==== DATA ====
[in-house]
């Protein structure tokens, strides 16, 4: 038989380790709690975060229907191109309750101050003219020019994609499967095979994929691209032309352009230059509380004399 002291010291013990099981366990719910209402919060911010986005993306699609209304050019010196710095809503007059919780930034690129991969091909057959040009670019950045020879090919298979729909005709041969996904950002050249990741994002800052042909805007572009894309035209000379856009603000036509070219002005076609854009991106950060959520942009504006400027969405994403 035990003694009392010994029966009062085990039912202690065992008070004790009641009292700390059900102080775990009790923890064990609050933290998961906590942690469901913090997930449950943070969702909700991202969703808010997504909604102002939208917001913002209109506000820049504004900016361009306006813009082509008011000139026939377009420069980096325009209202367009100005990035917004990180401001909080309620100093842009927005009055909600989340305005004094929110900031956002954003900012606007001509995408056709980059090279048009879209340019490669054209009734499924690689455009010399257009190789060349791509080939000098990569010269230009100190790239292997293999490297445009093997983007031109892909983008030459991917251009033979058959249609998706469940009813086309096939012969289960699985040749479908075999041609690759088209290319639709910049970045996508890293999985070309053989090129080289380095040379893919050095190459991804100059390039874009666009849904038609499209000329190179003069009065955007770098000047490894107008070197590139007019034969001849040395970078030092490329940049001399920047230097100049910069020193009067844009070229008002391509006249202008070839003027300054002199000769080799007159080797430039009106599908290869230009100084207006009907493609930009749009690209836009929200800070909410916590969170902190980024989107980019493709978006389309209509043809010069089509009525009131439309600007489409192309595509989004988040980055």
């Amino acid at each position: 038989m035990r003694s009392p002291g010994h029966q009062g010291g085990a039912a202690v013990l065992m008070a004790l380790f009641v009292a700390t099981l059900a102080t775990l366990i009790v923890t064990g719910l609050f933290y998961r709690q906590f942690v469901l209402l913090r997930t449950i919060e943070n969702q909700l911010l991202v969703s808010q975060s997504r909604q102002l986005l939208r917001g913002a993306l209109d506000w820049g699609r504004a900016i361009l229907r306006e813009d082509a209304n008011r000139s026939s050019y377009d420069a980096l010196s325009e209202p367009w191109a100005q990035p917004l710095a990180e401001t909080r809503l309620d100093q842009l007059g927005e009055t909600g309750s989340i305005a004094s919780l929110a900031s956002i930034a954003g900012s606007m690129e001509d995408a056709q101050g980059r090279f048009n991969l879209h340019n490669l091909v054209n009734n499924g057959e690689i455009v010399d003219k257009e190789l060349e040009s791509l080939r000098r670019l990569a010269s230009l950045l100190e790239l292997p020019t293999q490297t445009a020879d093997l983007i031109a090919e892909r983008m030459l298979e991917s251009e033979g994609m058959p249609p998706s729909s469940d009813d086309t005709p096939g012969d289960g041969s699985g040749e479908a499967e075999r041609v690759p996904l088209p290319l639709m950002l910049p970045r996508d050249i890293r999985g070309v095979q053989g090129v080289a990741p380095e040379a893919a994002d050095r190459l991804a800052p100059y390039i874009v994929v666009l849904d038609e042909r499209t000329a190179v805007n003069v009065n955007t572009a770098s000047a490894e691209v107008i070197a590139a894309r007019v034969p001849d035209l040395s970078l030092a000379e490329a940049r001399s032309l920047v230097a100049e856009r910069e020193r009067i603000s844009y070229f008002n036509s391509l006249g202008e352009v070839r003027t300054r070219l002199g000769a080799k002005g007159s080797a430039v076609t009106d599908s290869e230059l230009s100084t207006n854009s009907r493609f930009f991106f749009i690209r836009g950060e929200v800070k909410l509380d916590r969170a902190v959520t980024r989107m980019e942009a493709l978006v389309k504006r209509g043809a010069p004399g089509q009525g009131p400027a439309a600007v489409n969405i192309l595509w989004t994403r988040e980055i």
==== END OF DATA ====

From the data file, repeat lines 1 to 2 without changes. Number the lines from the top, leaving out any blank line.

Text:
[in-house]
């Protein structure tokens, strides 16, 4: 038989380790709690975060229907191109309750101050003219020019994609499967095979994929691209032309352009230059509380004399 002291010291013990099981366990719910209402919060911010986005993306699609209304050019010196710095809503007059919780930034690129991969091909057959040009670019950045020879090919298979729909005709041969996904950002050249990741994002800052042909805007572009894309035209000379856009603000036509070219002005076609854009991106950060959520942009504006400027969405994403 035990003694009392010994029966009062085990039912202690065992008070004790009641009292700390059900102080775990009790923890064990609050933290998961906590942690469901913090997930449950943070969702909700991202969703808010997504909604102002939208917001913002209109506000820049504004900016361009306006813009082509008011000139026939377009420069980096325009209202367009100005990035917004990180401001909080309620100093842009927005009055909600989340305005004094929110900031956002954003900012606007001509995408056709980059090279048009879209340019490669054209009734499924690689455009010399257009190789060349791509080939000098990569010269230009100190790239292997293999490297445009093997983007031109892909983008030459991917251009033979058959249609998706469940009813086309096939012969289960699985040749479908075999041609690759088209290319639709910049970045996508890293999985070309053989090129080289380095040379893919050095190459991804100059390039874009666009849904038609499209000329190179003069009065955007770098000047490894107008070197590139007019034969001849040395970078030092490329940049001399920047230097100049910069020193009067844009070229008002391509006249202008070839003027300054002199000769080799007159080797430039009106599908290869230009100084207006009907493609930009749009690209836009929200800070909410916590969170902190980024989107980019493709978006389309209509043809010069089509009525009131439309600007489409192309595509989004988040980055």